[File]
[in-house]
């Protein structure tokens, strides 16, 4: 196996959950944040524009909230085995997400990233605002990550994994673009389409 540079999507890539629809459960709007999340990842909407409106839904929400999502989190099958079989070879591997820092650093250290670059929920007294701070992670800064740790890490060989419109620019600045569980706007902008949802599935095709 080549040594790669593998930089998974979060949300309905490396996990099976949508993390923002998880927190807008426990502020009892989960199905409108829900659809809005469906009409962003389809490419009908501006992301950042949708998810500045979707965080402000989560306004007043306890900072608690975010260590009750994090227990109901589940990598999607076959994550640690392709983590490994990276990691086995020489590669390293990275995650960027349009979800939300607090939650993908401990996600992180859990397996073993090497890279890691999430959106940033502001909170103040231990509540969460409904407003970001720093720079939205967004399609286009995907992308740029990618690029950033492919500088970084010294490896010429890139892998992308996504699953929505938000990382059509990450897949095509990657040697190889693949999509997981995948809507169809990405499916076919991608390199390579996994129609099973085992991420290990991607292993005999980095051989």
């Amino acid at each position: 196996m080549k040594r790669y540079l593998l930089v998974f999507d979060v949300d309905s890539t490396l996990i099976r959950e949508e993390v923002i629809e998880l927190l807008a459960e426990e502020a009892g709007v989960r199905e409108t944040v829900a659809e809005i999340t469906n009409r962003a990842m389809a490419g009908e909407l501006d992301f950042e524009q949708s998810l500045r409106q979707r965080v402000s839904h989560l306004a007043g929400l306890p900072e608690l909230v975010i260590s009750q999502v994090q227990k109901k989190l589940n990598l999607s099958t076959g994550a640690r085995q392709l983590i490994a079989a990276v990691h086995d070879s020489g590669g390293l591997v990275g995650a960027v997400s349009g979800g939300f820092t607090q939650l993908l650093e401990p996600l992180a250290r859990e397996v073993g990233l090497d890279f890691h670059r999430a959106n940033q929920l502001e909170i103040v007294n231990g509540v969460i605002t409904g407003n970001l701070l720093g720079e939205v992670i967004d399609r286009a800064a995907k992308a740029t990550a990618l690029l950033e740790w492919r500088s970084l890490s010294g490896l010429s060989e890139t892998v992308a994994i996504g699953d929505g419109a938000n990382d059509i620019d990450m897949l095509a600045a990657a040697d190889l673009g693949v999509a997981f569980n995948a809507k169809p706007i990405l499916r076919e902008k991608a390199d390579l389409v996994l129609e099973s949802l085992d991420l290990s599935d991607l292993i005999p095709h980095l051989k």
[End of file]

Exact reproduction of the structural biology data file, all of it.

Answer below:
[in-house]
């Protein structure tokens, strides 16, 4: 196996959950944040524009909230085995997400990233605002990550994994673009389409 540079999507890539629809459960709007999340990842909407409106839904929400999502989190099958079989070879591997820092650093250290670059929920007294701070992670800064740790890490060989419109620019600045569980706007902008949802599935095709 080549040594790669593998930089998974979060949300309905490396996990099976949508993390923002998880927190807008426990502020009892989960199905409108829900659809809005469906009409962003389809490419009908501006992301950042949708998810500045979707965080402000989560306004007043306890900072608690975010260590009750994090227990109901589940990598999607076959994550640690392709983590490994990276990691086995020489590669390293990275995650960027349009979800939300607090939650993908401990996600992180859990397996073993090497890279890691999430959106940033502001909170103040231990509540969460409904407003970001720093720079939205967004399609286009995907992308740029990618690029950033492919500088970084010294490896010429890139892998992308996504699953929505938000990382059509990450897949095509990657040697190889693949999509997981995948809507169809990405499916076919991608390199390579996994129609099973085992991420290990991607292993005999980095051989």
């Amino acid at each position: 196996m080549k040594r790669y540079l593998l930089v998974f999507d979060v949300d309905s890539t490396l996990i099976r959950e949508e993390v923002i629809e998880l927190l807008a459960e426990e502020a009892g709007v989960r199905e409108t944040v829900a659809e809005i999340t469906n009409r962003a990842m389809a490419g009908e909407l501006d992301f950042e524009q949708s998810l500045r409106q979707r965080v402000s839904h989560l306004a007043g929400l306890p900072e608690l909230v975010i260590s009750q999502v994090q227990k109901k989190l589940n990598l999607s099958t076959g994550a640690r085995q392709l983590i490994a079989a990276v990691h086995d070879s020489g590669g390293l591997v990275g995650a960027v997400s349009g979800g939300f820092t607090q939650l993908l650093e401990p996600l992180a250290r859990e397996v073993g990233l090497d890279f890691h670059r999430a959106n940033q929920l502001e909170i103040v007294n231990g509540v969460i605002t409904g407003n970001l701070l720093g720079e939205v992670i967004d399609r286009a800064a995907k992308a740029t990550a990618l690029l950033e740790w492919r500088s970084l890490s010294g490896l010429s060989e890139t892998v992308a994994i996504g699953d929505g419109a938000n990382d059509i620019d990450m897949l095509a600045a990657a040697d190889l673009g693949v999509a997981f569980n995948a809507k169809p706007i990405l499916r076919e902008k991608a390199d390579l389409v996994l129609e099973s949802l085992d991420l290990s599935d991607l292993i005999p095709h980095l051989k």